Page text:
Alain Vigneault‘s inability to recognize the New York Rangers’ puck moving woes are costing Adam Clendening valuable much deserved ice time.We’ve read this story before.
Although New York Rangers’ head coach Alain Vigneault is regarded as one of the preeminent hockey minds in the sport, his stubbornness occasionally gets in the way of his ability to pick personnel.
Since former GM Glen Sather granted control of head coaching operations of the Blueshirts to Vigneault back in 2013, we’ve seen Vigneault’s inflexibility expose itself on multiple occasions. In his second year in charge, it was Tanner Glass who was regularly penciled into the lineup despite disappointing in both ends of the ice.
Last year, it was 2010 first round selection Dylan McIlrath who was the odd man out, as the 6-foot-5 righty only appeared in 34 just games. It was the wounded Dan Girardi and defensively restrained Dan Boyle were the ones who held places in the lineup as McIlrath helplessly watched on from the press box.
Now, these past instances can be warranted in some ways. In 2014-2015, the veteran Glass provided the Rangers with some much needed physical play, while McIlrath lacked discipline and was incessantly out of position during his short-lived tenure on Broadway.
This time around, it involves the young journeyman Adam Clendening.
The 24-year old, who had bounced around the NHL the year prior, signed a one-year deal with the Blueshirts during the offseason with the expectation (from many) that he would serve as the team’s seventh defenseman and would only see ice time when injuries took place.
Throughout the preseason, however, it became evident that Clendening was capable of more than being just an extra blueliner. The New Yorker’s well-known puck-moving prowess was on showcase in the early going. With every successful zone exit and tape to tape pass through the neutral zone that Clendening executed, the more and more the Rangers’ faithful thirsted for him to be in the top six to open up the season.
That dream came to fruition when it was announced that the former Chicago Blackhawks’ second-round pick would be in the lineup on opening night against the New York Islanders due to Kevin Klein‘s back spasms.
His impressive play continued during his time in the lineup. The Boston University alum continued to delight fans with his passing at even strength and as the quarterback of the power play. He began his tenure in the Big Apple alongside Brady Skjei on the third pairing, but moved up the depth chart when Dan Girardi was forced out of the lineup.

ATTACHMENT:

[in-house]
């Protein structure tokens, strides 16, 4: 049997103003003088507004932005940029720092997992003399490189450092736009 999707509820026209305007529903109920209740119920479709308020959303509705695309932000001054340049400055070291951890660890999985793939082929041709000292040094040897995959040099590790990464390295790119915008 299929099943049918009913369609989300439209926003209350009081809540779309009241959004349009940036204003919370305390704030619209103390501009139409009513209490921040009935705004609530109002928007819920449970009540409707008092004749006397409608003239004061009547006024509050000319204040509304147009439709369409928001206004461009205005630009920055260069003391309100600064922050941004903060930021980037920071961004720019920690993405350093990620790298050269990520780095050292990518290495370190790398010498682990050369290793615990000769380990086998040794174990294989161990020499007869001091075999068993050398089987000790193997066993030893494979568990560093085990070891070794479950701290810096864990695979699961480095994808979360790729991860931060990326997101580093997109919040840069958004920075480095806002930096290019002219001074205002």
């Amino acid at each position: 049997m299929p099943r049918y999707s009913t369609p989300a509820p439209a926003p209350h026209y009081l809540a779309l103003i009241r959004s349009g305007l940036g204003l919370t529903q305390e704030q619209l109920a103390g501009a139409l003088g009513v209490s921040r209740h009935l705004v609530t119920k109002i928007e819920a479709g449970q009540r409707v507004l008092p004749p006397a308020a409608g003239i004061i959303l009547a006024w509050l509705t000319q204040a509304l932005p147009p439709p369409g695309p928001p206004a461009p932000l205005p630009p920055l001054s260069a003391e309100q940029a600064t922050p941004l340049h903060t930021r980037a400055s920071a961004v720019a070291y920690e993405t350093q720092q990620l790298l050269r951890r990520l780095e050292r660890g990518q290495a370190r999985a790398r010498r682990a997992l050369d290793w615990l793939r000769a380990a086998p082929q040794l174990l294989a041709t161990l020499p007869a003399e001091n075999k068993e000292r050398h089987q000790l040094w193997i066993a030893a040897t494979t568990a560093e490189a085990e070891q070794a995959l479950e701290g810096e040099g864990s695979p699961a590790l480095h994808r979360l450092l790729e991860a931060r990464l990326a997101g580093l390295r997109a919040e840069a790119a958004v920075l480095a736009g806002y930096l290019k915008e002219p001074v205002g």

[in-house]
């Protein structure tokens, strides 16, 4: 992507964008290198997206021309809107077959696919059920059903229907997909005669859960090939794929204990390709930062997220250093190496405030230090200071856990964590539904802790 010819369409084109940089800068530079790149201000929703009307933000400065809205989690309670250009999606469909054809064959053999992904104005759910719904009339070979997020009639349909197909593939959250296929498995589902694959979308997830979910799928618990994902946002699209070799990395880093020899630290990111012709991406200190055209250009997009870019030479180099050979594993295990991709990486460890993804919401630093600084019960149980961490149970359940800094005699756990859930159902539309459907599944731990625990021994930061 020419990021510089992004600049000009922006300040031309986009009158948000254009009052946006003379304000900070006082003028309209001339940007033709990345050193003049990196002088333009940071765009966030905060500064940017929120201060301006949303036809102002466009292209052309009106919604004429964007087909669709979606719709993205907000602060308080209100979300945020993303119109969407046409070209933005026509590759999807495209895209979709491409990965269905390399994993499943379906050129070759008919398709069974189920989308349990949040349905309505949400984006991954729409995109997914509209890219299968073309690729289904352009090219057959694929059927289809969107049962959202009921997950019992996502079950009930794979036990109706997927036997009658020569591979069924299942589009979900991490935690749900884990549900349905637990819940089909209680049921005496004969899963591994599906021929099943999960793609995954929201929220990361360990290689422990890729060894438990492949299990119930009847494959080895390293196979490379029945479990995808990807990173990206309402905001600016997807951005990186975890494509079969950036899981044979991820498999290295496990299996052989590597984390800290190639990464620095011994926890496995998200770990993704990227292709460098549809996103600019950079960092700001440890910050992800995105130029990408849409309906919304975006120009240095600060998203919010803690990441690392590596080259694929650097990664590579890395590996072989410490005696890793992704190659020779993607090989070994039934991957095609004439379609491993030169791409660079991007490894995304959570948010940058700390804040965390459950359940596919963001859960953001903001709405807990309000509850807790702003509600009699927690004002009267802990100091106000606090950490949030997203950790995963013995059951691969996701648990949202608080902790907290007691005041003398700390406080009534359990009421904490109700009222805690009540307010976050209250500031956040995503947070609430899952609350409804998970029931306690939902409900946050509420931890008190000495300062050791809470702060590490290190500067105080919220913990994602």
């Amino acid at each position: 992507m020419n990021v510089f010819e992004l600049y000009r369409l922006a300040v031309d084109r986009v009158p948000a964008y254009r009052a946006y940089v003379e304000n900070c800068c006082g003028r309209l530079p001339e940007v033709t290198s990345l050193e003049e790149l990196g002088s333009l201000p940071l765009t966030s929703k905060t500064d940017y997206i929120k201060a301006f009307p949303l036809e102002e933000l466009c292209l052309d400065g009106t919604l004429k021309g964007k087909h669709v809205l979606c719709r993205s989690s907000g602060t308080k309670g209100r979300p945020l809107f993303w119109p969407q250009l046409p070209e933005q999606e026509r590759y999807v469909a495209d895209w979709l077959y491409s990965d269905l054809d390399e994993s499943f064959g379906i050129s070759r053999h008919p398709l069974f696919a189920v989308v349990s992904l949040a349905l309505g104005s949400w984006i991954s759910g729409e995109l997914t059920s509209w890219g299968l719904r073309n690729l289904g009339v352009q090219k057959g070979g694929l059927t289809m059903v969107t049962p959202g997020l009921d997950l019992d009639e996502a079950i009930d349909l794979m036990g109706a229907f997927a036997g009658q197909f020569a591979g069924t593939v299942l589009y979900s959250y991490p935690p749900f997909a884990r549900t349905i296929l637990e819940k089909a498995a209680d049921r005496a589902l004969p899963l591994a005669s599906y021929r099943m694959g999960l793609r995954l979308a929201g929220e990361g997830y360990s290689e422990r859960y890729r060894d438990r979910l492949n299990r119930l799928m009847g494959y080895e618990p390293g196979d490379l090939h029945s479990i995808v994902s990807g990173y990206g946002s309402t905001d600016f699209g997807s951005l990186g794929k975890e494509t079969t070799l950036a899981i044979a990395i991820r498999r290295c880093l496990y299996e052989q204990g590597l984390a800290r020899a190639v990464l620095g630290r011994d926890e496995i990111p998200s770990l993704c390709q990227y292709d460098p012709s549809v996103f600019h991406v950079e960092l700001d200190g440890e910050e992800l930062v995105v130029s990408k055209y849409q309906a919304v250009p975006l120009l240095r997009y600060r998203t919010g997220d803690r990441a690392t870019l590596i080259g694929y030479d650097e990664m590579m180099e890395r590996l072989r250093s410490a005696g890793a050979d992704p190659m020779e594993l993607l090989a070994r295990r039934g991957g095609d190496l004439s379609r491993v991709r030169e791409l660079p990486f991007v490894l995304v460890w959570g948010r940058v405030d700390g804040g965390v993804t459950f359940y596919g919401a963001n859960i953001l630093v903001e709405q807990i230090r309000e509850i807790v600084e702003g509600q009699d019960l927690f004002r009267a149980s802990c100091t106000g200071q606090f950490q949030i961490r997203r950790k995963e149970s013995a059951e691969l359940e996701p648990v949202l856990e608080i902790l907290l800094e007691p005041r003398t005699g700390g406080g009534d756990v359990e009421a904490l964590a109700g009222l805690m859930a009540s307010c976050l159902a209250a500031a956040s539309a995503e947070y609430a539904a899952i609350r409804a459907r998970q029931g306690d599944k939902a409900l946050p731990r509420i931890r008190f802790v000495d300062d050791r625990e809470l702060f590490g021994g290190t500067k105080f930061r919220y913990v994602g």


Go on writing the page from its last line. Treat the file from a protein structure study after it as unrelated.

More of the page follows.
When the two (Klein and Girardi) returned to full health, however, Vigneault made Clendening the odd man out, despite playing solid hockey to open up the year. Many fans were outraged that Vigneault elected to keep Nick Holden in the lineup (who has since proved many wrong) over Clendening, but it was overlooked because of the Blueshirts’ dynamite offense.
Today, Vigneault’s puzzling decision has become enlightened as the Rangers are in the midst of their first slump of the young season. Clendening has appeared in just one game since his transfer from the ice to the seats and calls for his reintroduction to the lineup have increased as Klein’s level of play has dwindled.
The Blueshirts’ struggles have been highlighted by a lack of ability to move the puck from zone to zone. Teams have begun to stuff three or four guys between the bluelines and the Rangers have struggled to adjust. The Blueshirts have resorted to more of a “dump and chase” mentality over the last couple of games, but that hasn’t worked much either due to the lack of a forechecking presence.
Clendening would be an easy fix. His puck movement would allow for crisp exits out of the defensive zone and provide the Rangers with a guy who can run the man advantage at the point.
His addition to the top six would finally take the struggling Klein out of the lineup. The 31-year old has been a turnover machine of late and lacks the offensive presence that made him so successful last term.
Yes there are reasons as to why Clendening was a part of five different organizations last year, and yes Clendening has issues on the defensive side of the puck, but his implementation to the lineup from Vigneault must be imminent. The Rangers have a glaring need for someone who can move the puck up the ice and that’s exactly what Clendening provides.
The move doesn’t have to be permanent. It could just be a one or two game stint to give Klein or Girardi a rest. But it would be nothing short of foolish for Vigneault to continue to let Clendening’s talent rot away on the bench.